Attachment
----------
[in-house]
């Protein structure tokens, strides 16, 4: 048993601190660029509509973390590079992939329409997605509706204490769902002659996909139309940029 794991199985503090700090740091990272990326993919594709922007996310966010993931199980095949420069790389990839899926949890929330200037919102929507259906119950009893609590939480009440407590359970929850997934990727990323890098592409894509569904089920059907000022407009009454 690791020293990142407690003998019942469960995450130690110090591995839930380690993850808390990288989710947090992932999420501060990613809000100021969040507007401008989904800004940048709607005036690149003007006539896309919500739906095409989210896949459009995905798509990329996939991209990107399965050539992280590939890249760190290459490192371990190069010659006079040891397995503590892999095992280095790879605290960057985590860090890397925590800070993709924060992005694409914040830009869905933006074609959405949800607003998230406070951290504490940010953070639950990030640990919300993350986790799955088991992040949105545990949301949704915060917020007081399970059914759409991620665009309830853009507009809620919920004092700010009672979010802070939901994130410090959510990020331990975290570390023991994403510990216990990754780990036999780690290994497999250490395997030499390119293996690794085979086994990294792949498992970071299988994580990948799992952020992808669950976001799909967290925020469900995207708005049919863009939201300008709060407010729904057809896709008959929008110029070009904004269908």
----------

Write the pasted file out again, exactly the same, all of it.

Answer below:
[in-house]
């Protein structure tokens, strides 16, 4: 048993601190660029509509973390590079992939329409997605509706204490769902002659996909139309940029 794991199985503090700090740091990272990326993919594709922007996310966010993931199980095949420069790389990839899926949890929330200037919102929507259906119950009893609590939480009440407590359970929850997934990727990323890098592409894509569904089920059907000022407009009454 690791020293990142407690003998019942469960995450130690110090591995839930380690993850808390990288989710947090992932999420501060990613809000100021969040507007401008989904800004940048709607005036690149003007006539896309919500739906095409989210896949459009995905798509990329996939991209990107399965050539992280590939890249760190290459490192371990190069010659006079040891397995503590892999095992280095790879605290960057985590860090890397925590800070993709924060992005694409914040830009869905933006074609959405949800607003998230406070951290504490940010953070639950990030640990919300993350986790799955088991992040949105545990949301949704915060917020007081399970059914759409991620665009309830853009507009809620919920004092700010009672979010802070939901994130410090959510990020331990975290570390023991994403510990216990990754780990036999780690290994497999250490395997030499390119293996690794085979086994990294792949498992970071299988994580990948799992952020992808669950976001799909967290925020469900995207708005049919863009939201300008709060407010729904057809896709008959929008110029070009904004269908």